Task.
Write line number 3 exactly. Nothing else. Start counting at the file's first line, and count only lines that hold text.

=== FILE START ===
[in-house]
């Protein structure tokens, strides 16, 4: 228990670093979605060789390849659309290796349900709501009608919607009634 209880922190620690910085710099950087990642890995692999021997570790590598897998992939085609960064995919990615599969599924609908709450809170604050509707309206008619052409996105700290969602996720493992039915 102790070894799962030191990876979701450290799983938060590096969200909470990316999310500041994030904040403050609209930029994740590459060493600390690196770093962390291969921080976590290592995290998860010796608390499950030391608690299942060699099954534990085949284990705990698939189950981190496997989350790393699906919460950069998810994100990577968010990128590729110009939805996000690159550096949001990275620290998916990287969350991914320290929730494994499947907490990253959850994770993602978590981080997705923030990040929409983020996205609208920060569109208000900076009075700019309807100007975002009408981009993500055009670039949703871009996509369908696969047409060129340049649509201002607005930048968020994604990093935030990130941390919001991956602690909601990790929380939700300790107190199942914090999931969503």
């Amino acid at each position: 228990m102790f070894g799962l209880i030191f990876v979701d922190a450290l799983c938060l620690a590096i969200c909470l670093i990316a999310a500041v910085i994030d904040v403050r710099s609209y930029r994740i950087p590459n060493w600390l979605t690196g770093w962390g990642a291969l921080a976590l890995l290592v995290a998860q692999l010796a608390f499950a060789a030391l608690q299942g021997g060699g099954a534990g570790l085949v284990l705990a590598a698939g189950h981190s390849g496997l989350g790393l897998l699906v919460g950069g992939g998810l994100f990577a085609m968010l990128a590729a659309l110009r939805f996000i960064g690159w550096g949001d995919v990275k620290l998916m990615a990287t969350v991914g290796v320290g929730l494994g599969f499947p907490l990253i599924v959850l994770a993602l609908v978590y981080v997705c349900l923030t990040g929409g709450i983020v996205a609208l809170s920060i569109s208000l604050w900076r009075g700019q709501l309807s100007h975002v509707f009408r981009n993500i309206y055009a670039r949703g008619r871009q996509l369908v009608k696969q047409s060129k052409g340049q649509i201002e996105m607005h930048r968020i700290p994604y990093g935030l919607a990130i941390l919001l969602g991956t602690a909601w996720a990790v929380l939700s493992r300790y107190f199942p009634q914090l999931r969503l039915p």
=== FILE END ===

């Amino acid at each position: 228990m102790f070894g799962l209880i030191f990876v979701d922190a450290l799983c938060l620690a590096i969200c909470l670093i990316a999310a500041v910085i994030d904040v403050r710099s609209y930029r994740i950087p590459n060493w600390l979605t690196g770093w962390g990642a291969l921080a976590l890995l290592v995290a998860q692999l010796a608390f499950a060789a030391l608690q299942g021997g060699g099954a534990g570790l085949v284990l705990a590598a698939g189950h981190s390849g496997l989350g790393l897998l699906v919460g950069g992939g998810l994100f990577a085609m968010l990128a590729a659309l110009r939805f996000i960064g690159w550096g949001d995919v990275k620290l998916m990615a990287t969350v991914g290796v320290g929730l494994g599969f499947p907490l990253i599924v959850l994770a993602l609908v978590y981080v997705c349900l923030t990040g929409g709450i983020v996205a609208l809170s920060i569109s208000l604050w900076r009075g700019q709501l309807s100007h975002v509707f009408r981009n993500i309206y055009a670039r949703g008619r871009q996509l369908v009608k696969q047409s060129k052409g340049q649509i201002e996105m607005h930048r968020i700290p994604y990093g935030l919607a990130i941390l919001l969602g991956t602690a909601w996720a990790v929380l939700s493992r300790y107190f199942p009634q914090l999931r969503l039915p």